My log cottage, built in 1956, has an impressive fieldstone fireplace and chimney. We have added a woodstove in the fireplace, with a stovepipe that runs up the chimney. In the past few years I have noticed with growing frequency that the stone hearth becomes dark due to dampness. The darkness disappears during dry days and reappears four to six hours after a rain storm. No water appears on the interior vertical surfaces. I’ve checked all roof flashing and cannot find any leaks.
Neil Haist, Willowdale, None
Stephen Kennedy, a stonemason in Kettle, Kentucky, replies: Not having seen the chimney and fireplace in question, I can only make an educated guess as to the origin of the wetness and the ways to prevent it. But I would check all the flashing again. In uncoursed or random stonework, it is more difficult to do a proper flashing job because there are no continuous horizontal joints to tie flashing into, as there would be in a brick, block or coursed-stone chimney.
Assuming that the flashing is okay, the next most obvious trouble spot would be where stonework meets logs on the sides of the chimney. Wood and masonry join poorly in the best of circumstances. Often mortar is used to seal against wood and initially appears to join well. However, it will separate from the wood as the wood dries and contracts. Additional flashing and caulking may be required here.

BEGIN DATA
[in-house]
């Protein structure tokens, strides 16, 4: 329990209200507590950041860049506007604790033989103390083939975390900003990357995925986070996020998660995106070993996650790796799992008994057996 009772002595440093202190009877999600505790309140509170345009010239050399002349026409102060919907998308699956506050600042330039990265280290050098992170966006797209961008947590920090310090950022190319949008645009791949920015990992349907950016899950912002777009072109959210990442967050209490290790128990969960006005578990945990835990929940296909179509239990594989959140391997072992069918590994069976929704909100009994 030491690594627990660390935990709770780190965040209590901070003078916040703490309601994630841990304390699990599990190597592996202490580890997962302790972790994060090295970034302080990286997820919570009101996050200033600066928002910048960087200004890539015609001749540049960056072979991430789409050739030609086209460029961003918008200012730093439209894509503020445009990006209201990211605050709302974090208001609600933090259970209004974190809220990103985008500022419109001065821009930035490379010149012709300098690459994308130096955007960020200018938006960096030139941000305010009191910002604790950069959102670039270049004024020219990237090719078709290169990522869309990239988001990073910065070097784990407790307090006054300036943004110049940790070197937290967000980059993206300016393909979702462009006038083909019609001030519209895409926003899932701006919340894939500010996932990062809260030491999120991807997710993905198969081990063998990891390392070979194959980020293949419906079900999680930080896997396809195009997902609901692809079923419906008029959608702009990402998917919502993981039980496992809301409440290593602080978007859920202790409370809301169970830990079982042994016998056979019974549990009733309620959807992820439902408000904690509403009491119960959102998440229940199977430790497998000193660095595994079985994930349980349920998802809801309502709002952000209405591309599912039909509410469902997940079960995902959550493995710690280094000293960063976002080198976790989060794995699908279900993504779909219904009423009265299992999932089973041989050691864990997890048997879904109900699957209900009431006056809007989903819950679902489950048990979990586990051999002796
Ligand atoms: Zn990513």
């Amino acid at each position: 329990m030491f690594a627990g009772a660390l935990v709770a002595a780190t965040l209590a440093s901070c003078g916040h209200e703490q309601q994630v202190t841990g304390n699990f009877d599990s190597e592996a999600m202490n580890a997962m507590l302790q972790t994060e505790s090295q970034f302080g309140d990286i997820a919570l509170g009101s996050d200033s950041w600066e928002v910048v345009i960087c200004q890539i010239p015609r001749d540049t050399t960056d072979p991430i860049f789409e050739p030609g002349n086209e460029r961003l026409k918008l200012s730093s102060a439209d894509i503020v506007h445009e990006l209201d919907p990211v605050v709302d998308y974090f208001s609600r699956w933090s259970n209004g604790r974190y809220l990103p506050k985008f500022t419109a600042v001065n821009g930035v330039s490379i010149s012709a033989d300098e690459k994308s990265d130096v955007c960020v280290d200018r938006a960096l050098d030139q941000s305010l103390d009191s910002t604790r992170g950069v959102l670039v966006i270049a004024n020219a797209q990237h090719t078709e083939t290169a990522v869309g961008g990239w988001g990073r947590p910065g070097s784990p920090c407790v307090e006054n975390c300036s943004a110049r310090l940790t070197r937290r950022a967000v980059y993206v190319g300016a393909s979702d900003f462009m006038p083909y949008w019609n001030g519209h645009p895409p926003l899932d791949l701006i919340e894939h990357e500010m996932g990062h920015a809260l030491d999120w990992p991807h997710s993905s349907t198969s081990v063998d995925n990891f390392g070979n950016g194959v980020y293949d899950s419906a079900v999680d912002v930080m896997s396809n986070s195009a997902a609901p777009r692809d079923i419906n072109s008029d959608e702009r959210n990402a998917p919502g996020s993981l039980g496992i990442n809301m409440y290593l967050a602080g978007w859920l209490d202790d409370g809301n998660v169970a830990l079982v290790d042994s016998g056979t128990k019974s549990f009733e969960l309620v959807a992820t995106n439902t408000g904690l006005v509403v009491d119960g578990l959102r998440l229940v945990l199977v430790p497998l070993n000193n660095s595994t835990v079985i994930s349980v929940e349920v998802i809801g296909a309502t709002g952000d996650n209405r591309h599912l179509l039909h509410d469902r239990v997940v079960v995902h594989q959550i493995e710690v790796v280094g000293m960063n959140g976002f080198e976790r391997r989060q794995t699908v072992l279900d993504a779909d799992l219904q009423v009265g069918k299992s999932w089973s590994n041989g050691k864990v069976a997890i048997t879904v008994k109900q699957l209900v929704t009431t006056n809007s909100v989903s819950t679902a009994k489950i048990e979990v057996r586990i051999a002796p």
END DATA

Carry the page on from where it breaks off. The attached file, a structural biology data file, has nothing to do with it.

The juncture of your metal stovepipe and concrete chimney cap may be a problem spot, especially if the cap is not sloped outward, and water is allowed to puddle against the stainless-steel pipe. I wouldn’t trust a mortar joint against the steel to do a proper job of sealing, as the steel will expand and contract slightly. I’d seal the stovepipe with an approved high-temp caulk.
Also, make sure that the concrete cap does slope outward slightly. A good cap also extends beyond the chimney below and acts as a roof for the masonry, shedding a high percentage of the water before it can find other openings.
Another possible source of moisture infiltration is the porosity of the masonry itself. I would go over the whole chimney, filling with mortar any gaps that were more than 1/4-in. wide and filling smaller gaps with clear silicone caulk. Then one coating of clear masonry sealer should do the rest of the job. Applying the sealer should be the last thing done, after the larger gaps are sealed.
What interests me about your question is the implication that the moisture has only recently appeared, in a 35-year-old chimney. Was something new done to it in the last few years? For example, was the roof replaced? How new is the steel chimney? An earthquake would raise hell with a fieldstone structure. Perhaps you had a small earthquake that set up some cracks. The cumulative effects of acid rain could be another culprit, slowly dissolving away lime from the mortar. If acid rain is the only problem, the openings in the masonry would be tiny, and a masonry sealer might be all you’d need.